Florida Divorce Laws on Child Support Paid to a Parent Filing Bankruptcy

By Mary Jane Freeman

When parents divorce in Florida, state courts routinely establish child support orders and incorporate the terms into the divorce decree. If the parent receiving support later files for bankruptcy, child support may impact her bankruptcy. Child support payments are treated as income, under the U.S. Bankruptcy Code. However, the expenses the recipient parent incurs for providing the day-to-day care for her child will be deducted from this amount.

When parents divorce in Florida, state courts routinely establish child support orders and incorporate the terms into the divorce decree. If the parent receiving support later files for bankruptcy, child support may impact her bankruptcy. Child support payments are treated as income, under the U.S. Bankruptcy Code. However, the expenses the recipient parent incurs for providing the day-to-day care for her child will be deducted from this amount.

Determination of Child Support

Like in many states, spouses divorcing in Florida typically resolve marital issues prior to the court issuing their divorce decree, legally ending the marriage. Common marital issues include property and debt division, child custody and support, and alimony. Child support is typically paid by the noncustodial parent -- the parent who doesn't provide a home for the child. The court awards child support in accordance with Florida's child support guidelines, which take into account the income of both parents and needs of the child.

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Child Support Not Dischargeable

Debtors can file for either Chapter 7 or Chapter 13 bankruptcy. With Chapter 7 bankruptcy, the debtor gives up his nonexempt assets, which are then liquidated to pay off as much of his debt as possible. Afterward, his debt obligations are extinguished, even if his assets were not enough to pay back all of his creditors. With Chapter 13 bankruptcy, the debtor doesn't give up any assets, but agrees to enter into a payment plan that lasts three to five years. Like with Chapter 7, once the plan is completed, the debtor's obligations are wiped out, even if the plan did not pay off all of his debts. Although child support is considered a debt, it cannot be discharged in bankruptcy. If the noncustodial parent files for bankruptcy, his child support obligation remains intact. He cannot discharge any past-due support and must continue making payments. If the custodial parent files, she remains entitled to the child support payments awarded to her in the divorce.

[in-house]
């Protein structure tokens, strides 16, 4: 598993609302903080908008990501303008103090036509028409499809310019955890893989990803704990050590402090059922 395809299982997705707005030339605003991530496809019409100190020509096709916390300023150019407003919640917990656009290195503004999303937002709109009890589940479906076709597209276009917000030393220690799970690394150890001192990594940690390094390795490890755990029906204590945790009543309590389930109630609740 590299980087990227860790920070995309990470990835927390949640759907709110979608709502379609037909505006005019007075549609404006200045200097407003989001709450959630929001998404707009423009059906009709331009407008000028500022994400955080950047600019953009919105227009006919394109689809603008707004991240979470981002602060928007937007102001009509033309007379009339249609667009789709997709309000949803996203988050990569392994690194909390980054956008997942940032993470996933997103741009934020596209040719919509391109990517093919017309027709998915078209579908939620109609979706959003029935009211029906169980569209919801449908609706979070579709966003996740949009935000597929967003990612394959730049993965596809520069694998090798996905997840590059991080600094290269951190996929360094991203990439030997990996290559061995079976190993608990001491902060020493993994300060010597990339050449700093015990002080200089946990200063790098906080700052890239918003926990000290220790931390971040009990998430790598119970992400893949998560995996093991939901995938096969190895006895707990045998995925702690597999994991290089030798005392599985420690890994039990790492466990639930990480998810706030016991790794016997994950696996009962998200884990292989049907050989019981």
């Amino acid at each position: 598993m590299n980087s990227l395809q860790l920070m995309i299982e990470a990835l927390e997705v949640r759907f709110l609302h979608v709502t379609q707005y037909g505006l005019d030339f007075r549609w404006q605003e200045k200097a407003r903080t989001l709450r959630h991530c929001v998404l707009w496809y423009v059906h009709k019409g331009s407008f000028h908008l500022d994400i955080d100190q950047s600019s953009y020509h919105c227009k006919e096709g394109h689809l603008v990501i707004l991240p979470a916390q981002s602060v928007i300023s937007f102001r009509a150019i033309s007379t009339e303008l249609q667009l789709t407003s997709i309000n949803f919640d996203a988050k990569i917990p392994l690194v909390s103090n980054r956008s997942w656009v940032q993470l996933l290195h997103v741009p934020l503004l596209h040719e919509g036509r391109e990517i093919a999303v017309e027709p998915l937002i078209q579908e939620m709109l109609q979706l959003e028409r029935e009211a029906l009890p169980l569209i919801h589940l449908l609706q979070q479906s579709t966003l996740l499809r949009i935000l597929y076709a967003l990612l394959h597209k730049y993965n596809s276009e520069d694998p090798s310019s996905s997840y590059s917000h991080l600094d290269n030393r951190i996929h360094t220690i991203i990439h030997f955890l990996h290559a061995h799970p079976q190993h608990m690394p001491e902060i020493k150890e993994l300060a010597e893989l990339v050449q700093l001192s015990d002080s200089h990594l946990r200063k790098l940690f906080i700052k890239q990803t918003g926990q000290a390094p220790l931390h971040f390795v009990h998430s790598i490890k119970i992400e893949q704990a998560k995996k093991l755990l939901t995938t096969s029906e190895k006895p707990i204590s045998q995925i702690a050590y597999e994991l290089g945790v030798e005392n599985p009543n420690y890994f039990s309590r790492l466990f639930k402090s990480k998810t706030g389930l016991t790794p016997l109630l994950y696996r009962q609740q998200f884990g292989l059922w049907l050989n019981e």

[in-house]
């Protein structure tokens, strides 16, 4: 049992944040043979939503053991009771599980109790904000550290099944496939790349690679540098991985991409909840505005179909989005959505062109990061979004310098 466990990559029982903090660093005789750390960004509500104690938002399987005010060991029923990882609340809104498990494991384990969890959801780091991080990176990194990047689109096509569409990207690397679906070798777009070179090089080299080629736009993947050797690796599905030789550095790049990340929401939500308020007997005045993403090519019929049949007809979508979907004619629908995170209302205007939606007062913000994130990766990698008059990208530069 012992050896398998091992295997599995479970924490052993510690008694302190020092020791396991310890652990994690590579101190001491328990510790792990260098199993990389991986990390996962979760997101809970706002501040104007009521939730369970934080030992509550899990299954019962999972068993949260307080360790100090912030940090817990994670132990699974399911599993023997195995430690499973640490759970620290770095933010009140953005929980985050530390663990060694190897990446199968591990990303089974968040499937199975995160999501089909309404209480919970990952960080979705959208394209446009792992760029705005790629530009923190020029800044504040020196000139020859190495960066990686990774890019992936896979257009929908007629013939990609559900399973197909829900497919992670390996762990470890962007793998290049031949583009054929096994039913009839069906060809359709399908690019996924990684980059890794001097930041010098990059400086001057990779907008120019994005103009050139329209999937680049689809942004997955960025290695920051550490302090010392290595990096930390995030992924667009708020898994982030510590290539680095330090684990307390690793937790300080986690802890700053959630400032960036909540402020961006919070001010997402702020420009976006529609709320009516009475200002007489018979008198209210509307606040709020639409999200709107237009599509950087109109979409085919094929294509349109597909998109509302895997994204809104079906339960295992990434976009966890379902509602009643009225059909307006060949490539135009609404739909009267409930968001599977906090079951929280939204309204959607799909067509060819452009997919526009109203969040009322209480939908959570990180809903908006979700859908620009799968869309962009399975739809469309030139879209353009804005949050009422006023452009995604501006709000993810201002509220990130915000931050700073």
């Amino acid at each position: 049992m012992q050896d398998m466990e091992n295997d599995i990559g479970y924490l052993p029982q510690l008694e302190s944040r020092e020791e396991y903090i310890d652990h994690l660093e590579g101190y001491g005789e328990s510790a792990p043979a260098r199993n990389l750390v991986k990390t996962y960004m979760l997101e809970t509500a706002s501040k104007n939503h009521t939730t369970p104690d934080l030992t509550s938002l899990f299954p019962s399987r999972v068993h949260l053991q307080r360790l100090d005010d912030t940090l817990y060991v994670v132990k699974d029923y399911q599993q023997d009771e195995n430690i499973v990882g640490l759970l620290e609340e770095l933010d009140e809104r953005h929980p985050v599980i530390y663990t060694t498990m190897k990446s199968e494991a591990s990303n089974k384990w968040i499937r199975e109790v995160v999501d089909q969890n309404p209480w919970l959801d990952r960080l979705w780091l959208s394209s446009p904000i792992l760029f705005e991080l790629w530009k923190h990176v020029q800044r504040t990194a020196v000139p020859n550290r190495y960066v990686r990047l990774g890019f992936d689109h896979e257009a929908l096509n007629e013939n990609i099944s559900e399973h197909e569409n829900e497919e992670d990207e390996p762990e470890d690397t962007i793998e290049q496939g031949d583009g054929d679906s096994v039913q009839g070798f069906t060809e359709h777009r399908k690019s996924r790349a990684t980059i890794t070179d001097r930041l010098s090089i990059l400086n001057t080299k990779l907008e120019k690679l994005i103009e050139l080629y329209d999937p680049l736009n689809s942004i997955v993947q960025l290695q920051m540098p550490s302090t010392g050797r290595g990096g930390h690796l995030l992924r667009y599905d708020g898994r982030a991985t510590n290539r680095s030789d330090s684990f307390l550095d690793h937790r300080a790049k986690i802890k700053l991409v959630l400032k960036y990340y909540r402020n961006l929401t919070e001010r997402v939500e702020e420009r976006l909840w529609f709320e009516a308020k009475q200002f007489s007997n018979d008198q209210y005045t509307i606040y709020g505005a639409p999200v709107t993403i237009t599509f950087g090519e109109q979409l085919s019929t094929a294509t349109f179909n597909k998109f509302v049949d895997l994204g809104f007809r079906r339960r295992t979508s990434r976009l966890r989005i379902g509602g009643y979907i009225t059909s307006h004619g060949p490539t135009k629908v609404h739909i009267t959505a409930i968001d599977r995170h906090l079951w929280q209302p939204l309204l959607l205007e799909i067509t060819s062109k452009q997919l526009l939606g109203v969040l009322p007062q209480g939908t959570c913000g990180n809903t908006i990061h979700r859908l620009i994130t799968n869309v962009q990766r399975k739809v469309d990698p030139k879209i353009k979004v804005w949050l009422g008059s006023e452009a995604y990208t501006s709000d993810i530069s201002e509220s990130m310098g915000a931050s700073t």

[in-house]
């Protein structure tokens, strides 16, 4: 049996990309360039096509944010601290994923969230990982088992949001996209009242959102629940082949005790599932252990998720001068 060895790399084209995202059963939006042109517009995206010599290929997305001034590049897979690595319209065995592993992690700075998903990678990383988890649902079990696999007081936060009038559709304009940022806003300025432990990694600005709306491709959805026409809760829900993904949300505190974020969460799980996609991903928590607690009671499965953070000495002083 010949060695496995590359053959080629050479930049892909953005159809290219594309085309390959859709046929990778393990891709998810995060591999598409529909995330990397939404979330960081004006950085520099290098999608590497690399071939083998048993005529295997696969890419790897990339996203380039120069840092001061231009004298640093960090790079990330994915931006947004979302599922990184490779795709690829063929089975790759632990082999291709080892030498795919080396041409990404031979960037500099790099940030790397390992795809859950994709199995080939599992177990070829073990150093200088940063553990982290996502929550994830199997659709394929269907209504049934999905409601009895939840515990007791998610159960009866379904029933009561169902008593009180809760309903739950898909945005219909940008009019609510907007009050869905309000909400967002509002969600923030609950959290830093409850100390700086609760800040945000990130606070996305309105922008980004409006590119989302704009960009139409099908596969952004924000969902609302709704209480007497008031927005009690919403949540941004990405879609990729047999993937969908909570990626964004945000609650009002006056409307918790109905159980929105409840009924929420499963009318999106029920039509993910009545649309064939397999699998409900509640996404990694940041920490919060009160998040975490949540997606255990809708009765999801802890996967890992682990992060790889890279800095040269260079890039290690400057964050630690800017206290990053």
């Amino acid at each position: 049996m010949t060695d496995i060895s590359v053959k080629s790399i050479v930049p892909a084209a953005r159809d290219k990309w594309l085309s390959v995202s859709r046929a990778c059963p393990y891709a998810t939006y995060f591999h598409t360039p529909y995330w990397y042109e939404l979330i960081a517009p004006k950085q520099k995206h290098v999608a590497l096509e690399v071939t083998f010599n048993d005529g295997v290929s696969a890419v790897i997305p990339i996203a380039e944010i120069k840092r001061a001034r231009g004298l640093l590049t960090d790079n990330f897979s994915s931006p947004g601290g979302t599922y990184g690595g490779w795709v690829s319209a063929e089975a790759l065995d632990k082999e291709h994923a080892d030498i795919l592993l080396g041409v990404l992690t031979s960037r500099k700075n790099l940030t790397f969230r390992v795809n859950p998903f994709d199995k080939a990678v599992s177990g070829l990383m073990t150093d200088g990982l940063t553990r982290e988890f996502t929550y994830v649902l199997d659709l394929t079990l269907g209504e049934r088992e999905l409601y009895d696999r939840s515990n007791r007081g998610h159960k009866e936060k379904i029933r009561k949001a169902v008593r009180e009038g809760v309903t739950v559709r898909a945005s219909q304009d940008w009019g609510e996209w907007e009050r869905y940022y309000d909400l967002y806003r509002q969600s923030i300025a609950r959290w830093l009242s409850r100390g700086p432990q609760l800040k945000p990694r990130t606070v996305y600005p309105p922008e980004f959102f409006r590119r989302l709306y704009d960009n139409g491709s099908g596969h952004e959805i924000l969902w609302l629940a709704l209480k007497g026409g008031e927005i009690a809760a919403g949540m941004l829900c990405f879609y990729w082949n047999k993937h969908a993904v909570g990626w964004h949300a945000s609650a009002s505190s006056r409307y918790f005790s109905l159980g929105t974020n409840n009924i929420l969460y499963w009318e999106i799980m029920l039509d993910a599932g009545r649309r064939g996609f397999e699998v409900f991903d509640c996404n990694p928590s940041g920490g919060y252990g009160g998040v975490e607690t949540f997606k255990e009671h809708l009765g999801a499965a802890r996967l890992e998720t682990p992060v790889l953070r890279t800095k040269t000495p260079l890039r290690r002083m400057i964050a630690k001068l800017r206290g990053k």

Child Support Treated as Income

Child support payments the custodial parent receives are treated as income in a bankruptcy. In the case of a Chapter 7 filing, child support income may disqualify the custodial parent from eligibility if it places her income above the maximum amount allowed. As a result, the custodial parent may have to file for Chapter 13, which means she'll have to repay a portion of her debts. However, the child support payments won't be used in the calculation of her monthly payments. They also can't be seized by creditors, which means she is free to use the money to take care of herself and her dependents.

Child-Related Expenses May Help

The custodial parent might still qualify for Chapter 7 bankruptcy, although child support payments are treated as income. This is because any child-rearing expenses she regularly incurs as a result of being her child's custodial parent are itemized and deducted from her income. This can include mortgage or rent payments, clothing, food and childcare. These expenses may help offset the additional income created by the child support payments, keeping her within the eligibility threshold for Chapter 7.

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References

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How to File Bankruptcy With Unsecured Debt

Many people who file for bankruptcy do so because they seek a financial clean slate and relief from a heavy debt burden. Whether you file under Chapter 7 or Chapter 13, the court can discharge – or erase – many of your unsecured debts at the end of your case. Your eligibility to file bankruptcy is not affected by whether your debt is secured or unsecured.

How Does Bankruptcy Affect Spouses?

Bankruptcy may be your path away from overwhelming debt and can give you a fresh start. If you are married, your spouse does not have to file with you; but filing alone doesn’t mean that your spouse won’t be affected by the bankruptcy. Under Chapter 7 bankruptcy, depending on your state of residence, assets held in your spouse’s name may be sold to satisfy creditors, and your spouse's credit score could be negatively impacted.

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A divorce does not terminate parents' financial responsibility to their children, and parents of a disabled child generally must continue to provide support after the child turns 18. Support may be requested by either parent or the adult child himself. Because of complications with government benefits, parents may consider setting up a special needs trust to give money to their adult disabled child.

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